Strathcona Regional District lays out its priorities

Regional district approves a set of strategies and priorities for the coming year

Better Internet and cell phone coverage, ensuring the new hospital meets service and capacity standards, and improving relations with First Nations are top priorities for the Strathcona Regional District.

Following two lengthy Strategic Planning sessions, directors voters at last week’s regional district board meeting on the most pressing issues facing the organization.

Top of the list is promoting the extension of cell phone service in the more rural areas of the regional district as well as developing a sub-regional tourism strategy to promote tourism within the region. A regional tourism service feasibility study will gather information on how best to move forward with the initiative.

Also top of mind is ensuring the new Campbell River hospital will have enough beds to serve the growing region and advancing relations with First Nations communities through a graduated approach that includes education on First Nations issues, protocols and culture.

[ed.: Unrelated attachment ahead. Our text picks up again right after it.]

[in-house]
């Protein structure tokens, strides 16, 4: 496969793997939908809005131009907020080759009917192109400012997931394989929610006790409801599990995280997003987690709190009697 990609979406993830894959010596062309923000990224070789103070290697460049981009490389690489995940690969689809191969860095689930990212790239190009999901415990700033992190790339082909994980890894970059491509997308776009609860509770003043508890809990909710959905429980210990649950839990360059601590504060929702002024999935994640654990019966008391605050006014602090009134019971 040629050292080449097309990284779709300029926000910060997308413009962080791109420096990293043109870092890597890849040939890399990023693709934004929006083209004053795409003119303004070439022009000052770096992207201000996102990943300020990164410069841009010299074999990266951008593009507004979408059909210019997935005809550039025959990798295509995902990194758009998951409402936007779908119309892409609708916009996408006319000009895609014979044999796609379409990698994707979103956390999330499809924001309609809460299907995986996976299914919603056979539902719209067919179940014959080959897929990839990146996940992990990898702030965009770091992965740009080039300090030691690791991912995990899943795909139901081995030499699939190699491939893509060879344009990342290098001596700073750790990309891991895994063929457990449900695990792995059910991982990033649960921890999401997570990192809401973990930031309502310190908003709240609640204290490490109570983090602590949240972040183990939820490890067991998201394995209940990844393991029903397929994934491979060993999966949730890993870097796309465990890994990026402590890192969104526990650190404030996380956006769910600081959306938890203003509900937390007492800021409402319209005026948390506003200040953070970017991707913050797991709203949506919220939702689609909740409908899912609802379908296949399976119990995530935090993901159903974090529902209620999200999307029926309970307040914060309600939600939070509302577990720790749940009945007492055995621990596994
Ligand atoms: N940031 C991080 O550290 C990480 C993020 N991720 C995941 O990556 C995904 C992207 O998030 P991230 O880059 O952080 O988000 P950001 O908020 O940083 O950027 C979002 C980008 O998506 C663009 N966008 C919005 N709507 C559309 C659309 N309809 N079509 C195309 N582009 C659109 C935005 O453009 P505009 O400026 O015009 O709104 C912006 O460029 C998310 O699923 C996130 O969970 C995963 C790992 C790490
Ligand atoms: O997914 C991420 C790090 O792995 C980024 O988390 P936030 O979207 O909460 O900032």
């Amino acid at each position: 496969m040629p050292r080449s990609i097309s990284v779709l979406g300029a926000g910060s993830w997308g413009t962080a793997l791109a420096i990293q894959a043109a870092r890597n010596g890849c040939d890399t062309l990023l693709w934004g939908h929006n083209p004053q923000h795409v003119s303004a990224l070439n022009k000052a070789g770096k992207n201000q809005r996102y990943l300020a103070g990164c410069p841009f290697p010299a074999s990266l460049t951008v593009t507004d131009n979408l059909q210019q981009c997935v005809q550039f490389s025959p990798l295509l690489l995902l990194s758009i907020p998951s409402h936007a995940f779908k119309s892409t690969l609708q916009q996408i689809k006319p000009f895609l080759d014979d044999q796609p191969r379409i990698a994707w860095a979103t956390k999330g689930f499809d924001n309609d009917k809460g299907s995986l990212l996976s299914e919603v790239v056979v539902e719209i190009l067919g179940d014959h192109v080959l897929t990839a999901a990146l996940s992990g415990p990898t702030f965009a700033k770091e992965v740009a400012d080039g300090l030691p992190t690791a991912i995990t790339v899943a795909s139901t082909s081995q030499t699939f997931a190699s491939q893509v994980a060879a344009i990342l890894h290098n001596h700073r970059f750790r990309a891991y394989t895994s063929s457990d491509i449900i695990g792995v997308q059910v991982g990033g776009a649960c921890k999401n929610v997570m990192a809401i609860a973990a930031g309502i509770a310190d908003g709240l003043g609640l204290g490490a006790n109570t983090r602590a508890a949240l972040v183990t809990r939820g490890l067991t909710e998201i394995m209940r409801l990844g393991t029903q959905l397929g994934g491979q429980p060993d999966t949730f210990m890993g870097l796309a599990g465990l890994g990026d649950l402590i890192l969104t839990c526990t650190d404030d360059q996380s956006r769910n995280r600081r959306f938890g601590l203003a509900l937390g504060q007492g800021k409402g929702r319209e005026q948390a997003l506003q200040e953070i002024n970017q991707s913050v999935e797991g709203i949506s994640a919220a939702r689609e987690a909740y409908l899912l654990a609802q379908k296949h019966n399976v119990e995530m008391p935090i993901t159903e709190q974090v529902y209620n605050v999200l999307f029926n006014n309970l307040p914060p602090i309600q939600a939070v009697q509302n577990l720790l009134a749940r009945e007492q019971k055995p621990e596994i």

Rounding out the top priorities is better co-ordination between the Strathcona Regional District, provincial and federal levels of government with respect to approval processes. The regional district recently expressed a desire for more symmetry after the province gave approval to the Klahoose for use of Crown land on Cortes to build a marina only to have the regional district turn down a re-zoning request for the same property weeks later, leaving the Klahoose in limbo.

The final strategic priorities – develop a communications plan and homelessness advocacy – were put at the bottom of the list.

Directors had also ranked developing a sustainability plan as important during strategic planning sessions but some changed their mind during last Wednesday’s board meeting.

Director Jim Abram (Quadra Island) wanted it removed from the list and Director Brenda Leigh (Area D) said she didn’t think there was a need for a specific sustainability plan but rather sustainability would automatically factor into land use decisions made by the board.

Director Noba Anderson (Cortes Island) disagreed.

“We’re missing out on funding opportunities at a very specific level,” Anderson said. “I believe we had ample time to spend on this at our sessions. If people are against this they should have said something then.”

The majority of directors seemed to agree and the sustainability plan stayed on the list with directors Abram, Leigh and Gerald Whalley (Area A) opposed.